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By Miriam Raftery

October 3, 2013 (Sacramento)—Many juveniles who were tried as adults and imprisoned before their 18th birthdays will be able to ask for parole after serving 15 to 25 years, depending on the severity of their crime.  The measure, Senate Bill 260, was signed into law in September by Governor Jerry Brown.

In San Diego, District Attorney Bonnie Dumanis has sought to try even very young juveniles for murder, notably a 10-year-old Lakeside boy accused of fatally stabbing a 12-year-old playmate. (A judge later found that child unfit to stand trial and sentenced him to a treatment facility.)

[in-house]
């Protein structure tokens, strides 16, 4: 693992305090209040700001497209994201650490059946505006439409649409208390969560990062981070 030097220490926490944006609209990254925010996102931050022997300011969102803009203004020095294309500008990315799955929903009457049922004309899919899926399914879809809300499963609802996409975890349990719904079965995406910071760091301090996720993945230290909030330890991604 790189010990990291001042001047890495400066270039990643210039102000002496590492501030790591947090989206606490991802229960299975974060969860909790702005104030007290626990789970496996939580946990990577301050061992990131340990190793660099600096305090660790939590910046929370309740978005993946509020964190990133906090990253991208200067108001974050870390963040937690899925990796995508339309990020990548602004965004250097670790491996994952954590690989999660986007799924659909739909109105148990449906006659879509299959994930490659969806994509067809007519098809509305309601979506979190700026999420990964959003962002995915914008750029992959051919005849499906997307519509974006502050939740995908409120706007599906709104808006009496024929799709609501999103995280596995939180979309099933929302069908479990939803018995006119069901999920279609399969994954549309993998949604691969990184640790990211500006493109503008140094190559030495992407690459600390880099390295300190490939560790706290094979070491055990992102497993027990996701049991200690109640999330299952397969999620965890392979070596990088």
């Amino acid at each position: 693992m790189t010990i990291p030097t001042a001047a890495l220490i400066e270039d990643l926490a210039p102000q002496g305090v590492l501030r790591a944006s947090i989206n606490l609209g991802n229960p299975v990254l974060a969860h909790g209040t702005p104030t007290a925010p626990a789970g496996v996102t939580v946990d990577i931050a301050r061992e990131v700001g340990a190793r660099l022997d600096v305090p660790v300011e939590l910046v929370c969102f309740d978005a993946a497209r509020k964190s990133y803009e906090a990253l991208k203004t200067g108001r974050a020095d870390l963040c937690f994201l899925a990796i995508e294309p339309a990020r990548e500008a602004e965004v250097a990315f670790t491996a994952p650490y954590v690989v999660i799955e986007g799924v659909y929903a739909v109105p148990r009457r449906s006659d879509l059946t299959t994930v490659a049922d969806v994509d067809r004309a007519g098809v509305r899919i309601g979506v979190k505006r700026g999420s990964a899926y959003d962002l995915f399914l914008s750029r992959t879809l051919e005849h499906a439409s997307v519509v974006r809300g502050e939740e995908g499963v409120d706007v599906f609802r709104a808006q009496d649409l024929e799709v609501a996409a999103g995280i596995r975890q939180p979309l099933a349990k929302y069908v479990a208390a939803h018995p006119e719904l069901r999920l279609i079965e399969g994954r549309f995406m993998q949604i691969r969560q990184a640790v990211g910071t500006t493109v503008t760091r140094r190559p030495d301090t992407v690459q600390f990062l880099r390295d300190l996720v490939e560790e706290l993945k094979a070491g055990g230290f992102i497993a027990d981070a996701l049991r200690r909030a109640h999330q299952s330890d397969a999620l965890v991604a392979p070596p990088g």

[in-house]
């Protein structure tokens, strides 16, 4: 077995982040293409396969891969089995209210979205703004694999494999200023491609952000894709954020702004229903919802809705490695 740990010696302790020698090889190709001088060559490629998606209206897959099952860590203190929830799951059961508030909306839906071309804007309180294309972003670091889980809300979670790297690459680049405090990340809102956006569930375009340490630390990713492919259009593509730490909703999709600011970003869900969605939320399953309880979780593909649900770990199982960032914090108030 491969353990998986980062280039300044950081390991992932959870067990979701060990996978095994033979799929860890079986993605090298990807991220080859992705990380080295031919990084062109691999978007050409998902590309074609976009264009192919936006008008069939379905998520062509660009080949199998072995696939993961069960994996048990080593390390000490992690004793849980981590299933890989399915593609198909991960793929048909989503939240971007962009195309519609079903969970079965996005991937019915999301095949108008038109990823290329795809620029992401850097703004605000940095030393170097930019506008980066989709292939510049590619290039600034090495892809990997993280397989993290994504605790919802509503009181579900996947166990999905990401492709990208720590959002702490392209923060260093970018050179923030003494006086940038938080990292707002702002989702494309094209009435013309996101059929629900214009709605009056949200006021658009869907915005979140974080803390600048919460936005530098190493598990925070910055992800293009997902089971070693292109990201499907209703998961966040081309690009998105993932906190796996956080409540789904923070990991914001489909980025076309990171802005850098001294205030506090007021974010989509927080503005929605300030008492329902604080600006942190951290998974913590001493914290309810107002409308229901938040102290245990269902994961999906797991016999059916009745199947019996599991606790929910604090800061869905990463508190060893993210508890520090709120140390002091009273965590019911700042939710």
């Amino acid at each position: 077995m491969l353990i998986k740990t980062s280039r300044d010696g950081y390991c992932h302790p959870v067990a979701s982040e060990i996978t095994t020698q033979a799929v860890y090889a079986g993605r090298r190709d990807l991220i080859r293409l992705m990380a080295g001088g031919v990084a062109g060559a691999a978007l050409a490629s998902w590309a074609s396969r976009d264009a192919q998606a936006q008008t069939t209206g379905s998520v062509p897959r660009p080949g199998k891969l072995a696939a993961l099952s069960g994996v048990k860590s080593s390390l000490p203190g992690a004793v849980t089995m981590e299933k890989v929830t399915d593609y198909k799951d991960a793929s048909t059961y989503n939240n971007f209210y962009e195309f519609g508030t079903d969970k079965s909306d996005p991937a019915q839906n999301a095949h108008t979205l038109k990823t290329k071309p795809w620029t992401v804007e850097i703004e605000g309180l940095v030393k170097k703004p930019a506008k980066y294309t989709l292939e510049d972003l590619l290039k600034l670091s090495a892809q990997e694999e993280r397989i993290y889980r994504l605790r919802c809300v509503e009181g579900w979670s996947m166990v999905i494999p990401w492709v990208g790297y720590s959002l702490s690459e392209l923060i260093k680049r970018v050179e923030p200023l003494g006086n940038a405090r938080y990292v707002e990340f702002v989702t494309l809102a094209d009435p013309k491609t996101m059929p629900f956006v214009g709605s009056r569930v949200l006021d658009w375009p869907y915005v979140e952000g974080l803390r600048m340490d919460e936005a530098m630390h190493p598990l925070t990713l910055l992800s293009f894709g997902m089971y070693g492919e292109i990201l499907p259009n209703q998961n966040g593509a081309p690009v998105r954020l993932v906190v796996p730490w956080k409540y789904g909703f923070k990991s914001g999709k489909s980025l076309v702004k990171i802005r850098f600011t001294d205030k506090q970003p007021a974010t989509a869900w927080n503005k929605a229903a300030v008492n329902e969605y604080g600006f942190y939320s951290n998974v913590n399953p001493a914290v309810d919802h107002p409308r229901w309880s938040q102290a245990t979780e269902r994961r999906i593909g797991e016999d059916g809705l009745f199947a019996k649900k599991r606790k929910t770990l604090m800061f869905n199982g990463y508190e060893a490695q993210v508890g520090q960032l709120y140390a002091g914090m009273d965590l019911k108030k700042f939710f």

Not all juvenile offenders will qualify. The bill excludes serious sex offenders, juveniles sentenced to life in prison without possibility of parole, and those sentenced under the state’s “three strikes” law.

Parole would not be automatic for prisoners convicted as juveniles and would have to be approved by a parole board.

Supporters of the bill, including the American Civil Liberties Union and Human Rights Watch, says the measure gives juveniles an opportunity to prove they have matured and been rehabilitated, giving them a second chance.

Opponents, including some law enforcement organizations, argued it could lead to release of prisoners who might put public safety at risk. 

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